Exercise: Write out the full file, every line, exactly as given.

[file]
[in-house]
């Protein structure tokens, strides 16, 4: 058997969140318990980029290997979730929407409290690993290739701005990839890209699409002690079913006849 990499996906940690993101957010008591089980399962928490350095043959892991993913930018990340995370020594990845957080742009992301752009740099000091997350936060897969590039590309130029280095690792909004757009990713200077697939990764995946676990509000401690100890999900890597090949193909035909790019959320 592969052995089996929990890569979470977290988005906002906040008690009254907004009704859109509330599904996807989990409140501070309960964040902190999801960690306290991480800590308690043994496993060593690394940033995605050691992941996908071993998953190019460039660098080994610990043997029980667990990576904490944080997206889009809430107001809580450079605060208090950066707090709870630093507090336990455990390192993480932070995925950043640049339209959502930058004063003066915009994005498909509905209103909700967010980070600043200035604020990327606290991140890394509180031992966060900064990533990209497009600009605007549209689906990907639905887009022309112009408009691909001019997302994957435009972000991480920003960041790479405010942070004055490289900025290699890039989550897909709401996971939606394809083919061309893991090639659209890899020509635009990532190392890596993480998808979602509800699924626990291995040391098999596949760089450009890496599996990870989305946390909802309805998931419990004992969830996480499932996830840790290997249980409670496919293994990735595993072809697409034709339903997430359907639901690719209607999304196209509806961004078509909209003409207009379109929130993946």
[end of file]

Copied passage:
[in-house]
């Protein structure tokens, strides 16, 4: 058997969140318990980029290997979730929407409290690993290739701005990839890209699409002690079913006849 990499996906940690993101957010008591089980399962928490350095043959892991993913930018990340995370020594990845957080742009992301752009740099000091997350936060897969590039590309130029280095690792909004757009990713200077697939990764995946676990509000401690100890999900890597090949193909035909790019959320 592969052995089996929990890569979470977290988005906002906040008690009254907004009704859109509330599904996807989990409140501070309960964040902190999801960690306290991480800590308690043994496993060593690394940033995605050691992941996908071993998953190019460039660098080994610990043997029980667990990576904490944080997206889009809430107001809580450079605060208090950066707090709870630093507090336990455990390192993480932070995925950043640049339209959502930058004063003066915009994005498909509905209103909700967010980070600043200035604020990327606290991140890394509180031992966060900064990533990209497009600009605007549209689906990907639905887009022309112009408009691909001019997302994957435009972000991480920003960041790479405010942070004055490289900025290699890039989550897909709401996971939606394809083919061309893991090639659209890899020509635009990532190392890596993480998808979602509800699924626990291995040391098999596949760089450009890496599996990870989305946390909802309805998931419990004992969830996480499932996830840790290997249980409670496919293994990735595993072809697409034709339903997430359907639901690719209607999304196209509806961004078509909209003409207009379109929130993946």